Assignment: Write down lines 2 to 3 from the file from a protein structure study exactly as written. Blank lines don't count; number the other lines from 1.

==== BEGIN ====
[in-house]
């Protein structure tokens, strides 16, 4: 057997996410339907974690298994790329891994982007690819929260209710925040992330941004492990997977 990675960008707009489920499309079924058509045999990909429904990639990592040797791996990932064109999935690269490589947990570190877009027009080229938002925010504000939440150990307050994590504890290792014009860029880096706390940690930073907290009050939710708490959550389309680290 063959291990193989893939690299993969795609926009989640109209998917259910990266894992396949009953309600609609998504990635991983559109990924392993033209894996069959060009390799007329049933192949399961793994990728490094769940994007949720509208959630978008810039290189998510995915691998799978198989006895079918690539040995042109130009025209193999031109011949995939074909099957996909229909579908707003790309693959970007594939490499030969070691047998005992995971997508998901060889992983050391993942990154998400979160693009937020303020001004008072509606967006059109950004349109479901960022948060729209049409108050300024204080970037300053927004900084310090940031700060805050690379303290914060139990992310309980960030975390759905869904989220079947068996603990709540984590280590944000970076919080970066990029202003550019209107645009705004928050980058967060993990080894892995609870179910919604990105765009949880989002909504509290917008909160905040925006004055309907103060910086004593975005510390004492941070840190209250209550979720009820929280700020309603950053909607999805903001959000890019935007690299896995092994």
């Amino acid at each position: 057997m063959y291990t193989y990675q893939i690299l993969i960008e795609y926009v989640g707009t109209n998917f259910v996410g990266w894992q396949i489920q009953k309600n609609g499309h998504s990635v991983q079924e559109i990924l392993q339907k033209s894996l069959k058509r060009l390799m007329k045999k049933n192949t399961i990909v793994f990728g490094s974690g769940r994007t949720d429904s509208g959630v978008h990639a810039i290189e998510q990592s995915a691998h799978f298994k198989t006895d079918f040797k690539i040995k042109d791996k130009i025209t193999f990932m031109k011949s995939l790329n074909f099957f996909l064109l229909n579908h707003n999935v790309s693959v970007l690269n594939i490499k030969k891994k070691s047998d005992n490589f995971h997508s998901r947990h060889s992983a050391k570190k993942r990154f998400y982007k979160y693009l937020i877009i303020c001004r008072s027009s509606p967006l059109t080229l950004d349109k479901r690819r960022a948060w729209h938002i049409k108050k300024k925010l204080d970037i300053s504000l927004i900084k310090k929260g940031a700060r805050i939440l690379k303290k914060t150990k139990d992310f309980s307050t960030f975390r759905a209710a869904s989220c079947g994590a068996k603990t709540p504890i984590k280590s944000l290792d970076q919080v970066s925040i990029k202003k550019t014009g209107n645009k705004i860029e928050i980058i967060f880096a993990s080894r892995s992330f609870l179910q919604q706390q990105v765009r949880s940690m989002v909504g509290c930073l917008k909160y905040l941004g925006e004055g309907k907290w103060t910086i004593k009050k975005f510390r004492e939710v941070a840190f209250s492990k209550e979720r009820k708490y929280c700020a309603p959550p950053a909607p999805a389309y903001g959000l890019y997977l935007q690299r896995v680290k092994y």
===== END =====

């Protein structure tokens, strides 16, 4: 057997996410339907974690298994790329891994982007690819929260209710925040992330941004492990997977 990675960008707009489920499309079924058509045999990909429904990639990592040797791996990932064109999935690269490589947990570190877009027009080229938002925010504000939440150990307050994590504890290792014009860029880096706390940690930073907290009050939710708490959550389309680290 063959291990193989893939690299993969795609926009989640109209998917259910990266894992396949009953309600609609998504990635991983559109990924392993033209894996069959060009390799007329049933192949399961793994990728490094769940994007949720509208959630978008810039290189998510995915691998799978198989006895079918690539040995042109130009025209193999031109011949995939074909099957996909229909579908707003790309693959970007594939490499030969070691047998005992995971997508998901060889992983050391993942990154998400979160693009937020303020001004008072509606967006059109950004349109479901960022948060729209049409108050300024204080970037300053927004900084310090940031700060805050690379303290914060139990992310309980960030975390759905869904989220079947068996603990709540984590280590944000970076919080970066990029202003550019209107645009705004928050980058967060993990080894892995609870179910919604990105765009949880989002909504509290917008909160905040925006004055309907103060910086004593975005510390004492941070840190209250209550979720009820929280700020309603950053909607999805903001959000890019935007690299896995092994």
């Amino acid at each position: 057997m063959y291990t193989y990675q893939i690299l993969i960008e795609y926009v989640g707009t109209n998917f259910v996410g990266w894992q396949i489920q009953k309600n609609g499309h998504s990635v991983q079924e559109i990924l392993q339907k033209s894996l069959k058509r060009l390799m007329k045999k049933n192949t399961i990909v793994f990728g490094s974690g769940r994007t949720d429904s509208g959630v978008h990639a810039i290189e998510q990592s995915a691998h799978f298994k198989t006895d079918f040797k690539i040995k042109d791996k130009i025209t193999f990932m031109k011949s995939l790329n074909f099957f996909l064109l229909n579908h707003n999935v790309s693959v970007l690269n594939i490499k030969k891994k070691s047998d005992n490589f995971h997508s998901r947990h060889s992983a050391k570190k993942r990154f998400y982007k979160y693009l937020i877009i303020c001004r008072s027009s509606p967006l059109t080229l950004d349109k479901r690819r960022a948060w729209h938002i049409k108050k300024k925010l204080d970037i300053s504000l927004i900084k310090k929260g940031a700060r805050i939440l690379k303290k914060t150990k139990d992310f309980s307050t960030f975390r759905a209710a869904s989220c079947g994590a068996k603990t709540p504890i984590k280590s944000l290792d970076q919080v970066s925040i990029k202003k550019t014009g209107n645009k705004i860029e928050i980058i967060f880096a993990s080894r892995s992330f609870l179910q919604q706390q990105v765009r949880s940690m989002v909504g509290c930073l917008k909160y905040l941004g925006e004055g309907k907290w103060t910086i004593k009050k975005f510390r004492e939710v941070a840190f209250s492990k209550e979720r009820k708490y929280c700020a309603p959550p950053a909607p999805a389309y903001g959000l890019y997977l935007q690299r896995v680290k092994y």